In the field of marmalade cookbooks, this book remains at the top of the heap. It’s an excellent primer on the basics as well as an opportunity to go deeper.
Last fall, when I was still trying to pick myself up from the blow of being laid off from my job, I got a email from my editor at Running Press. She was working on a marmalade project and wanted to know if I’d be interested in making a sampling of recipes from book for the photo shoot. My need for work, coupled with the fact that I was very much excited to see a world of new-to-me marmalades, meant that I said yes within moments of receiving her note.
In early January, I spent about two weeks digging deep into the world of marmalades. I simmered, sliced, grated, and jarred up 12 recipes from the book. I went crazy trying to find yuzu, passionfruit, and Seville oranges in Philadelphia. Without question, I got far more than my daily recommended dose of vitamin C during that period.
Now, many months later, Marmalade is here and it is gorgeous. Written by food writer and marmalade obsessive Elizabeth Field and photographed by award winning food blogger and photographer Helene Dujardin, this book is a pleasure to hold and use. It contains a variety of marmalades (sweet, savory, citrus, and beyond), as well meals that can incorporate these spreads and baked goods that can serve as vehicle for them.
Of course, I get particular pleasure flipping through this book, because nearly every preserve and spread pictured is something I made in my own kitchen. It’s ridiculously satisfying to look at the photos and recall the flavors and aromas of each recipe.
I’m also happy to have this volume in my hands, because while I made a dozen of the recipes it contains, I didn’t actually get to keep any of them. I’m very much looking forward to revisit the Tangerine and Vanilla Marmalade, as well as the “In the Pink” variety made from ruby red grapefruit.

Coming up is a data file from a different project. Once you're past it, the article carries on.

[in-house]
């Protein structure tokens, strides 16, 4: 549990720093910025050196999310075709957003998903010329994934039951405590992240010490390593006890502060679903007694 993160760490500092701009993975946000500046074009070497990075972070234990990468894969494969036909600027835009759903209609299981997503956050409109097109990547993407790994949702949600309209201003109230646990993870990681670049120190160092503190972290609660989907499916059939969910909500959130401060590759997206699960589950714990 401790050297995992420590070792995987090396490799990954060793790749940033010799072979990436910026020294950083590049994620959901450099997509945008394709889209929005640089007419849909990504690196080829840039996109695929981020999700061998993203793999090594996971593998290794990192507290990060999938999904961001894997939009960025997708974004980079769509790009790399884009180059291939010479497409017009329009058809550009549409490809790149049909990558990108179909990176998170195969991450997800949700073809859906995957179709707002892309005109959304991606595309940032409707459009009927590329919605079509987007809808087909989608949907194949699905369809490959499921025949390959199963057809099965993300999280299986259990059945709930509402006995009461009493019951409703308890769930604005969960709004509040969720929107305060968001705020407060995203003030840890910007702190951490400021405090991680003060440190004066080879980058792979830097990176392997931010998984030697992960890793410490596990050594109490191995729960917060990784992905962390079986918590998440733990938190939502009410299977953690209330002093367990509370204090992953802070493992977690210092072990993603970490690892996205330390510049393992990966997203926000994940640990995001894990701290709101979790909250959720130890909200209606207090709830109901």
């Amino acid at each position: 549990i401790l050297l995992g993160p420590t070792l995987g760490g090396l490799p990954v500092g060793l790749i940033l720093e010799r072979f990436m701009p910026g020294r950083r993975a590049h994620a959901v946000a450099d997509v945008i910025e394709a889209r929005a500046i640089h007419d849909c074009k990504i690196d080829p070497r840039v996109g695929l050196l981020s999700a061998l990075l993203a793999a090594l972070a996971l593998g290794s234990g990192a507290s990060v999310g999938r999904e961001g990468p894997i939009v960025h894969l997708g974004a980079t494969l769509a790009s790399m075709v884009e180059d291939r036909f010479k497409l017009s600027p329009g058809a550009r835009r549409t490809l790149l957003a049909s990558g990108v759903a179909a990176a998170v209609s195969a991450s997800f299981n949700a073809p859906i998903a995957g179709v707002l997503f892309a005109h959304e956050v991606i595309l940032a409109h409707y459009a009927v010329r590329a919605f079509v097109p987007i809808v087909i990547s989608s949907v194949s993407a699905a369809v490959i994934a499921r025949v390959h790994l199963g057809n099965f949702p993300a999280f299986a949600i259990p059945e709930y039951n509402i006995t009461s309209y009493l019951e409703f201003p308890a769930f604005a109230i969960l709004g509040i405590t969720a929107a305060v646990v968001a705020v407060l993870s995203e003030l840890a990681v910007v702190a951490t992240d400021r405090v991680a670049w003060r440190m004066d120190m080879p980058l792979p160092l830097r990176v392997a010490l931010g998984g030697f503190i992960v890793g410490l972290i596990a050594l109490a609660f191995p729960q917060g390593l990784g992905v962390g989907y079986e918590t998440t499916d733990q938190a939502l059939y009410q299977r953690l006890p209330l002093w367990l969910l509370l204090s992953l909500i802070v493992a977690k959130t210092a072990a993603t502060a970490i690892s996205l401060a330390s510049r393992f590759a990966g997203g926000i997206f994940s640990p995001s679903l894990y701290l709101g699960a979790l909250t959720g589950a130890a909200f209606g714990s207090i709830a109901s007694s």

Recently, I queried my Twitter followers, asking what they were looking for in a preserving book. An internet acquaintance of mine said that she was looking for something that would allow her to push her preserving skills and move beyond the basic “Canning 101” recipes that are so readily found. Happily (at least, if she likes marmalade), this is a book that might serve her well. While it’s plenty accessible for new canners, there’s also plenty here that will satisfy those looking to broaden their canning.
I’m afraid that I’m responsible for this variation on the Passionfruit Marmalade recipe in this book. When I tested these recipes, I marched up and down the length and breadth of Philadelphia, trying to find passionfruit. I came to the conclusion that it was impossible to source in January.
Instead of admitting defeat, I created a version that used dragon fruit, in the hopes that it might trick the camera. It didn’t, but instead of tossing that batch, the powers that be decided to add a variation to the book, in order to make the photo work. I was greatly relieved that my efforts weren’t wasted. It’s also fun to see the small impact I had on this delightful book.